Writing a couple of articles for this issue and for the previous one about recycling and salvage conjured memories of my Dumpster misadventures years ago.
Minimalist Modern House Showcases Art and Architecture
An award-winning custom home in the Arizona desert has something few (if any) houses have: a water feature that aligns with the sunrise on the summer solstice.
The orientation of a home on a building site is always critical for maximizing views and natural light. But this Scottsdale, Ariz., residence may be the only one that aligns with the sunrise on the summer solstice.
Though one of the clients is an astronomy buff, the idea to align the home with the summer solstice actually originated with architect Lee Hutchison and senior designer Peter Bergsneider of Urban Design Associates in Scottsdale. "[The client] wasn't specific about
A stream of water cuts across the great room and foyer, aligning precisely with that point on the horizon where the sun rises on the summer solstice.
this alignment in the conceptual phases, but he recognized and appreciated its significance immediately," says Hutchison. "We designed a special outdoor room for his telescope that has a track so it can easily be moved."
A stream of water starts out at one end of the house, runs through the great room and foyer in a glass-covered trough, and ends in a reflecting pool. The stream lines up with the point on the horizon where the sun rises on the summer solstice, which occurs on either June 20 or 21 depending on the year. To make this design element work, RS Homes hired a civil engineer with an understanding of astronomy.
"We found that the summer solstice line varies based on the longitude and latitude of the house," says Bruce Jackson, vice president of construction for RS Homes in Scottsdale. "The engineer also had to take into account the hills and mountains behind the house to project the exact point where the sun would break the horizon line."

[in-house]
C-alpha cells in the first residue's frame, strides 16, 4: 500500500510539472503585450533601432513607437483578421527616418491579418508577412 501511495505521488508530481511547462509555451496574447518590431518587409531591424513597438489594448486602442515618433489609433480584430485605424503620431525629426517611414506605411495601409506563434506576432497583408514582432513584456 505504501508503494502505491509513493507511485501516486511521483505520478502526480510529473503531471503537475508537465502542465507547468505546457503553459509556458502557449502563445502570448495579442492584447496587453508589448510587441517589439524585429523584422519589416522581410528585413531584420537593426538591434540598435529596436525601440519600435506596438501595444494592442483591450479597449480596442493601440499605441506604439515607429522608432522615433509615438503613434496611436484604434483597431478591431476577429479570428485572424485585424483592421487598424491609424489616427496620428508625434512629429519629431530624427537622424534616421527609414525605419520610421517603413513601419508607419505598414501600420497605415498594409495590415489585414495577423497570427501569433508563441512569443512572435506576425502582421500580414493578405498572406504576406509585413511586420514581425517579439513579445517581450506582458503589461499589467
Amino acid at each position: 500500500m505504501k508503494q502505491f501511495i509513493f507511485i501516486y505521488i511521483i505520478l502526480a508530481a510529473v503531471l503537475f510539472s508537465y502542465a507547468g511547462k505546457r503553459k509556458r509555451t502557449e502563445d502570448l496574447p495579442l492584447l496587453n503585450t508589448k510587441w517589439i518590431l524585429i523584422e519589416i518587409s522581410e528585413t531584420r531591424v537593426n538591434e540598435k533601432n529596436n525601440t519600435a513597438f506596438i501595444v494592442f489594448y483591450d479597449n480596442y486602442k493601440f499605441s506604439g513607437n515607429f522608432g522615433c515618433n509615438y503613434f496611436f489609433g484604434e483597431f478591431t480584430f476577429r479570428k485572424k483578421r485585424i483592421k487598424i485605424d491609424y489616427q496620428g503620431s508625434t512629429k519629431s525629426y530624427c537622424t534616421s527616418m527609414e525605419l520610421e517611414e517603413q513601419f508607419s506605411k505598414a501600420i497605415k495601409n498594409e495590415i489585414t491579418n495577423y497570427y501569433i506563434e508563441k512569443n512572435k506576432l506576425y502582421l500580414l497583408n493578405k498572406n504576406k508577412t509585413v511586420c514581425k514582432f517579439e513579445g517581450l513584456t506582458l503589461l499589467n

Jackson was among those at the site on June 21, 2005, just before sunrise. The foundations had been built as well as the swimming pool and water feature. "We were all waiting patiently for the sun to rise to see if the civil engineer's hard work and astronomical calculations were correct," he says. "To everyone's delight, the sun cracked the horizon perfectly in line with the water feature."
The summer solstice watch has since become an annual event.
The site consists of two lots replatted as one. It totals just over three acres, but nearly half of that is open space, left undisturbed to preserve the desert's natural beauty. An existing wash ran
|The covered patio off the dining room provides sweeping desert views while offering protection from the sun.|
between the two lots. The main house was placed on the side of the wash and the garage/guest house on the other. A long, linear bridge spans the wash, connecting the two buildings.
The main house has 3,150 square feet of living space. The guest house adds another 1,000 square feet of living area.
The couple who own the house intended it to be their retirement home and spent several years roughing out, then perfecting the design. "They had very specific criteria," Hutchison says. "They wanted to maintain the privacy of the main house by locating guests outside their living space. Also, they didn't want business to encroach on the main living area, so the office was incorporated into the guest quarters." The only bedroom in the main house is the master bedroom. In addition to a bedroom, full bath and office, the guest house is also equipped with an exercise room and its own covered patio. (The "telescope room" is adjacent to the guest house's powder room.)
The walls of all the perimeter rooms open to views. Hallways are minimized and function is maximized throughout. Only the master bedroom has a separate closet because the clients are averse to clutter and wanted to consolidate storage space in one internal, convenient location. The result was a space called "central storage," where racks are used to store pots and pans; serving platters; laundry and cleaning supplies; audio-visual equipment; and more. This method of consolidating also reduced construction costs in the kitchen and eliminated the need for a